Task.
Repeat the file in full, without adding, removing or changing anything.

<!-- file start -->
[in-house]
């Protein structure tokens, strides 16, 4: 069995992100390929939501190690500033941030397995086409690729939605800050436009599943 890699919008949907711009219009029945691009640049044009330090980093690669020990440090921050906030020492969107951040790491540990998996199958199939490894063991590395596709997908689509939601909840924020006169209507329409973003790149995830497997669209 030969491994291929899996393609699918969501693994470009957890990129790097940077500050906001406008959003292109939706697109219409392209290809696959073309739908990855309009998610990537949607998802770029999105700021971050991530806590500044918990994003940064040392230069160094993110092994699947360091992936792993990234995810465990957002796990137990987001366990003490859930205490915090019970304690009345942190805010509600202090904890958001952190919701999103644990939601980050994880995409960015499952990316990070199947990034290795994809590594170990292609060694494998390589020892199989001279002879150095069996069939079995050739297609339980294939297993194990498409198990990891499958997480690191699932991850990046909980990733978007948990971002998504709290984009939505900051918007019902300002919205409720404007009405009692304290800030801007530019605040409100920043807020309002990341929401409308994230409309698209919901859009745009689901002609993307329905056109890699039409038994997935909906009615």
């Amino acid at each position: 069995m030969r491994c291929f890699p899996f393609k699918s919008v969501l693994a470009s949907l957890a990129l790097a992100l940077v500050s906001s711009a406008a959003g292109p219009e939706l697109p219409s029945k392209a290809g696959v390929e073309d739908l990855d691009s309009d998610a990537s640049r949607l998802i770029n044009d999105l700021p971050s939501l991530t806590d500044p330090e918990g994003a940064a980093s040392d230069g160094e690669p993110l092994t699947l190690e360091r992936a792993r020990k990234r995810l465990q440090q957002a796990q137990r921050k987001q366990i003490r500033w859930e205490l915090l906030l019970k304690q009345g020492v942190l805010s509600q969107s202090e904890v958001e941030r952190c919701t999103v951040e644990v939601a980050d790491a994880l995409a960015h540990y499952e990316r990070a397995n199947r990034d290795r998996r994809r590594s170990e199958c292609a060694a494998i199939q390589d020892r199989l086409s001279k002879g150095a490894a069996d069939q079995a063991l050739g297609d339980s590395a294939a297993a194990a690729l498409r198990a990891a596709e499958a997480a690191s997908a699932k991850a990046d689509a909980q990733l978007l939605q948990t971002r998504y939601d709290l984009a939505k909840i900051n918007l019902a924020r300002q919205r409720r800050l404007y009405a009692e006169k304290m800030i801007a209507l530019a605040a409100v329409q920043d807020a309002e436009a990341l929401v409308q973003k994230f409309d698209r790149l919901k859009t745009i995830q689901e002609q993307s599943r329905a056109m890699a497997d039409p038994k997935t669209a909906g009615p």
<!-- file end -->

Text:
[in-house]
């Protein structure tokens, strides 16, 4: 069995992100390929939501190690500033941030397995086409690729939605800050436009599943 890699919008949907711009219009029945691009640049044009330090980093690669020990440090921050906030020492969107951040790491540990998996199958199939490894063991590395596709997908689509939601909840924020006169209507329409973003790149995830497997669209 030969491994291929899996393609699918969501693994470009957890990129790097940077500050906001406008959003292109939706697109219409392209290809696959073309739908990855309009998610990537949607998802770029999105700021971050991530806590500044918990994003940064040392230069160094993110092994699947360091992936792993990234995810465990957002796990137990987001366990003490859930205490915090019970304690009345942190805010509600202090904890958001952190919701999103644990939601980050994880995409960015499952990316990070199947990034290795994809590594170990292609060694494998390589020892199989001279002879150095069996069939079995050739297609339980294939297993194990498409198990990891499958997480690191699932991850990046909980990733978007948990971002998504709290984009939505900051918007019902300002919205409720404007009405009692304290800030801007530019605040409100920043807020309002990341929401409308994230409309698209919901859009745009689901002609993307329905056109890699039409038994997935909906009615």
């Amino acid at each position: 069995m030969r491994c291929f890699p899996f393609k699918s919008v969501l693994a470009s949907l957890a990129l790097a992100l940077v500050s906001s711009a406008a959003g292109p219009e939706l697109p219409s029945k392209a290809g696959v390929e073309d739908l990855d691009s309009d998610a990537s640049r949607l998802i770029n044009d999105l700021p971050s939501l991530t806590d500044p330090e918990g994003a940064a980093s040392d230069g160094e690669p993110l092994t699947l190690e360091r992936a792993r020990k990234r995810l465990q440090q957002a796990q137990r921050k987001q366990i003490r500033w859930e205490l915090l906030l019970k304690q009345g020492v942190l805010s509600q969107s202090e904890v958001e941030r952190c919701t999103v951040e644990v939601a980050d790491a994880l995409a960015h540990y499952e990316r990070a397995n199947r990034d290795r998996r994809r590594s170990e199958c292609a060694a494998i199939q390589d020892r199989l086409s001279k002879g150095a490894a069996d069939q079995a063991l050739g297609d339980s590395a294939a297993a194990a690729l498409r198990a990891a596709e499958a997480a690191s997908a699932k991850a990046d689509a909980q990733l978007l939605q948990t971002r998504y939601d709290l984009a939505k909840i900051n918007l019902a924020r300002q919205r409720r800050l404007y009405a009692e006169k304290m800030i801007a209507l530019a605040a409100v329409q920043d807020a309002e436009a990341l929401v409308q973003k994230f409309d698209r790149l919901k859009t745009i995830q689901e002609q993307s599943r329905a056109m890699a497997d039409p038994k997935t669209a909906g009615p």